Low ABV / session brews

Hey Alers,

I’ve been tinkering with lower ABV beers for the last few brews with a 3.5% dry stout and 4% Irish red and I’m looking for ideas for my next brew.

Anyone on here willing to share some of their tried and true recipes?

English Bitter, Scottish Ale, English Mild, Belgian Ale, Saison, Flanders Brown, among some, can all be in that % range.

I’ve done an ordinary bitter at 3.7%. Quite quaffable.

I’ve had good results with the #14Trashy Blonde Session ale from Brew Dog:

edit - The recipe is much better with a dry hop addition.

Good stuff guys! Seems I’ve got many options to brew for my next batch.

Salut Luc LeStout, je suis justement à la recherche d’une recette de stout. En as-tu une à me suggérer ?

Anybody else has a recommended stout recipe?

Dans quel style de stout tu recherche au juste?

Quelque chose de pas trop lourd, probablement american stout, ou irish extra stout ou oatmeal stout.

I would definitely recommend trying an english mild. Lots of flavour packed into a low abv beer. I’ve only made mine once but I will definitely brew it again.

Je trouve l’oatmeal stout du livre Brewing Classic Styles dure à battre, mais il tombe autour de 5%.

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Je seconde Mike avec une English Mild Ale. Je suis vraiment un fan de ce style et c’est justement des bières avec un faible ABV (en bas de 4% selon BJCP).

J’en ai brassé une jusqu’à maintenant et je prépare ma 2e brasse en fds (je paufine la recette). Je sors un peu du style en ayant autour de 4,2%, mais je pourrais facilement baisser le ABV avec moins de grain!

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I’ll give you my favorite stout recipe brewed thus far:

Milk Stout Left Hand Brewing clone
5 gallon batch
OG 1.062
FG 1.022
ABV 5.25%
22 IBU

3.2 kg - Pale Malt (2 Row)
450 g - Roasted Barley
340 g - Crystal Malt 60L
340 g - Chocolate Malt
340 g - Munich Malt
280 g - Flaked barley
220 g - Flaked oats

66C (151F) mash temps

Hops & additions
10 g - Magnum [12% AA] (60 min)
28 g - East Kent Goldings [5% AA] (10 min)
450 g - Lactose sugar (10 min)

1 pack of Safale US05
Ferment at 20C (68F)

A nice smooth and roasty stout with the lactose adding a touch of sweetness and some nice mouthfeel. This beer was my first where it really exceeded my expectations as a homebrewer so it hold a special place in my homebrewing heart :wink:

Merci, on va essayer ça!

Salut Montrealers,

J’ai brassé la recette ci-dessus, mis en keg aujourd’hui. C’est bon mais il me semble que ce serait encore meilleur avec de la vanille, chose que je n’ai jamais essayée encore.

Des conseils pour utiliser de la vanille en keg?

Feel free to reply in english if you prefer.


J’ai jamais utilisé de la vanille dans une bière encore mais j’aimerais bien m’essayer un moment donné.
Très curieux de lire les réponses des autres membres pour des tips.

Je n’ai jamais brassé avec de la vanille non plus, mais j’en utilise (sous forme d’extrait de vanille pure) lorsque je fais des batchs de Baileys maison.
J’utilise 1 à 2 cuillères à thé pour un batch d’environ 2 litres.

Par contre, tu risques de devoir en mettre moins pour une bière. Le sucre, la crème et le whisky du Baileys font que le goût de vanille n’est pas trop dominant.

Sinon je n’ai jamais utilisé des tiges de vanille directement.

You can drop vanilla bean(s) directly in the keg, or alternately use a hop spider/dry hopping canister. They can be sanitized briefly in beer, vodka, or not at all (does not seem to make a difference), and if possible should be dropped into the keg before the transfer and purged with CO2 to limit exposing your beer to O2, but popping the top and sliding in a bean should be fine too. :slight_smile:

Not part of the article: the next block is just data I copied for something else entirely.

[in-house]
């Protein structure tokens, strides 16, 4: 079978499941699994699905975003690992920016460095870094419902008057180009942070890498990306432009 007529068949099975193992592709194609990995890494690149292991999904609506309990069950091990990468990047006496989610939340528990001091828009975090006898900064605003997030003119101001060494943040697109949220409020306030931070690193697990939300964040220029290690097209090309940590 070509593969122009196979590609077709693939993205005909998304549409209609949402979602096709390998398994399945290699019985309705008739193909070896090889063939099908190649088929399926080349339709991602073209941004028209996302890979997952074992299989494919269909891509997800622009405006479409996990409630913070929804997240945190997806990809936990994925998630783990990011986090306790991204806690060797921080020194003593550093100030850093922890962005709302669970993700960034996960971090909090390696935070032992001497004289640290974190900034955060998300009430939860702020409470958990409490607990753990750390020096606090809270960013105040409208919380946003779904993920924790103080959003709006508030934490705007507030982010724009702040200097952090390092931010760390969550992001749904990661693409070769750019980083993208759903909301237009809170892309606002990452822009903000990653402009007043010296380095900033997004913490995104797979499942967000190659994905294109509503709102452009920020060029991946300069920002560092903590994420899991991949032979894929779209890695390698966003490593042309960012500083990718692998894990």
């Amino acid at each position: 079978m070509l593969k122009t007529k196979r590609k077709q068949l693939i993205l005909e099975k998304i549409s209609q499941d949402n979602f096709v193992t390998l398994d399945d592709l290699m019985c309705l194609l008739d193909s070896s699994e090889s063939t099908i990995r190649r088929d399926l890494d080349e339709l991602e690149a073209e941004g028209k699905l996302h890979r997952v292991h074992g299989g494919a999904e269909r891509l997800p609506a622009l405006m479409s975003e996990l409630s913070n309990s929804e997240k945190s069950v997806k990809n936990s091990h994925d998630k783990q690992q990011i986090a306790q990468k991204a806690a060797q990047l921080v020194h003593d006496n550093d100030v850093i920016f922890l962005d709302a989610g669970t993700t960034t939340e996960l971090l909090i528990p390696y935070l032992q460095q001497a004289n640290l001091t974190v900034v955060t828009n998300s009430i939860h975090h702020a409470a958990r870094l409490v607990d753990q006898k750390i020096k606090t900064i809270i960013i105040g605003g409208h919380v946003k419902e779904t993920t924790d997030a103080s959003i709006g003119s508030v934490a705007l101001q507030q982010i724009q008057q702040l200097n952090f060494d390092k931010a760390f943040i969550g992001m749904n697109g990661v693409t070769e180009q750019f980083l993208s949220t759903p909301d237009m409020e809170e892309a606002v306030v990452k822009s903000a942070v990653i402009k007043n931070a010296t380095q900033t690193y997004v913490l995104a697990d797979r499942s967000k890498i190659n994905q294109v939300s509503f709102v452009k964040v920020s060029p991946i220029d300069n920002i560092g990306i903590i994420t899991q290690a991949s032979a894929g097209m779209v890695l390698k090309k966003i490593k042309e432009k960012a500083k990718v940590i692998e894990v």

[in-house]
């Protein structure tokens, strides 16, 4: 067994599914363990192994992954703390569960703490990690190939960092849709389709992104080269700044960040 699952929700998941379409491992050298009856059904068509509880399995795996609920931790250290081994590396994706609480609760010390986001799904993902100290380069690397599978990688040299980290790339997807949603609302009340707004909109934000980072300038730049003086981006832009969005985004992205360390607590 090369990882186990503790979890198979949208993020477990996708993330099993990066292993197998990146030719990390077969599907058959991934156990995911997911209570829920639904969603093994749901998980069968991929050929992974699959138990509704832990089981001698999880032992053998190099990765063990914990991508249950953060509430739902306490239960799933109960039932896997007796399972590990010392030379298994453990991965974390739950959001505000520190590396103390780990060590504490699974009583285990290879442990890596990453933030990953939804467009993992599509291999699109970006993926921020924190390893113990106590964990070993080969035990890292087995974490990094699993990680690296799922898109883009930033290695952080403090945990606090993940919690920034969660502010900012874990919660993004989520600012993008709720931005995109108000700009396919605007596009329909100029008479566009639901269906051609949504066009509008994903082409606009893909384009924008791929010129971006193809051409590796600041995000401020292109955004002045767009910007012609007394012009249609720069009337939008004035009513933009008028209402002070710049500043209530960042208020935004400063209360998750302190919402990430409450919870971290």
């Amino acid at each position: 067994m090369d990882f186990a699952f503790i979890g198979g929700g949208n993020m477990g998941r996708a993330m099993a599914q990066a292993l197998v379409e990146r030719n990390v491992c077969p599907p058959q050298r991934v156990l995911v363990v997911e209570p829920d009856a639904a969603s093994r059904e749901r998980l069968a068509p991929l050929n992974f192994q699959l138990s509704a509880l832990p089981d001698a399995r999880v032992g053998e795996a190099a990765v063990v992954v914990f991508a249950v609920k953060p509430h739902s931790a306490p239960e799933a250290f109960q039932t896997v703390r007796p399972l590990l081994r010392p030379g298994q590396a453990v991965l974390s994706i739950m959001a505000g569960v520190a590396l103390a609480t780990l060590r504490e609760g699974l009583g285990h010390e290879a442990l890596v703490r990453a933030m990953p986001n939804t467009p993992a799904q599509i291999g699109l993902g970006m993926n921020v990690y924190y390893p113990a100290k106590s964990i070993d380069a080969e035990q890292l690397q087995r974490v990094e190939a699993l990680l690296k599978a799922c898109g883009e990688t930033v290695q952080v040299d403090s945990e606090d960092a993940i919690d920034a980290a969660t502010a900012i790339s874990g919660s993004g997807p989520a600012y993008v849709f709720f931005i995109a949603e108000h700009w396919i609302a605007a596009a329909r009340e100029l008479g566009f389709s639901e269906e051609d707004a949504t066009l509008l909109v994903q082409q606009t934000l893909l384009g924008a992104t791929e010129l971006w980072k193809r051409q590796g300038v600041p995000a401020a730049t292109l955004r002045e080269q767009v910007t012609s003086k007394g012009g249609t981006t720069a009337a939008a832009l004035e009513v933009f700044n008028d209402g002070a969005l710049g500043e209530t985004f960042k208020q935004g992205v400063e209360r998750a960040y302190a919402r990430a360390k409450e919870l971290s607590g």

Vanilla beans are also good for multiple brews if removed from the keg in a sanitary manner and properly stored. Mine are removed with sanitized tongs and stored in the refrigerator in an airtight container (mason jar) with a very small amount of the last beer they were in (this also works well for oak cubes and chunks). Other alternatives are using a small amount of vodka, bourbon or other hard alcohol (depending on what they’ll be used for next) or even drying them out (have not tried that yet).

You will need to taste your beer periodically (as one might do with aging on wood) so the vanilla doesn’t become overwhelming. Different types of vanilla beans will have slightly different flavors and intensities, and crops vary year to year, so smell and taste and let your senses guide you. I use Madagascar, but feel free to experiment.

Some types:

Madagascar Vanilla - rich and creamy.
Mexican Vanilla - bold, dark, smokey.
Indian Vanilla - full, chocolate.
Indonesian Vanilla - mild, well balanced.
Tahitian Vanilla - floral, cherry-chocolate.
Tonga Vanilla - earthy, fig, raisin. 

If you notice that with reuse the beans are ‘weakening’ in flavor (ie taking too long to get to your desired result), or you just want a very strong vanilla punch-in-the face from a fresh bean, the pod can be cut into smaller pieces or even split open and the caviar (aka seeds) scraped out and used directly. I would strongly recommend using a hop spider or a fine mesh tea ball in this case as the smaller pieces can get stuck in hoses and posts, and the caviar is tiny and can get everywhere, including the seals on the liquid post…


Thanks Tara, that was a very detailed answer! Would you say one pod per keg and where do you find all these different vanilla varieties?


Vanille - Épices de cru (epicesdecru.com)

Ils ont un kioske au marché Jean-Talon

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One pod per keg is usually enough…and +1 to Eric’s suggestion of épices de cru - it’s where we buy ours…not sure if they have all the varieties, but there is usually some choice.

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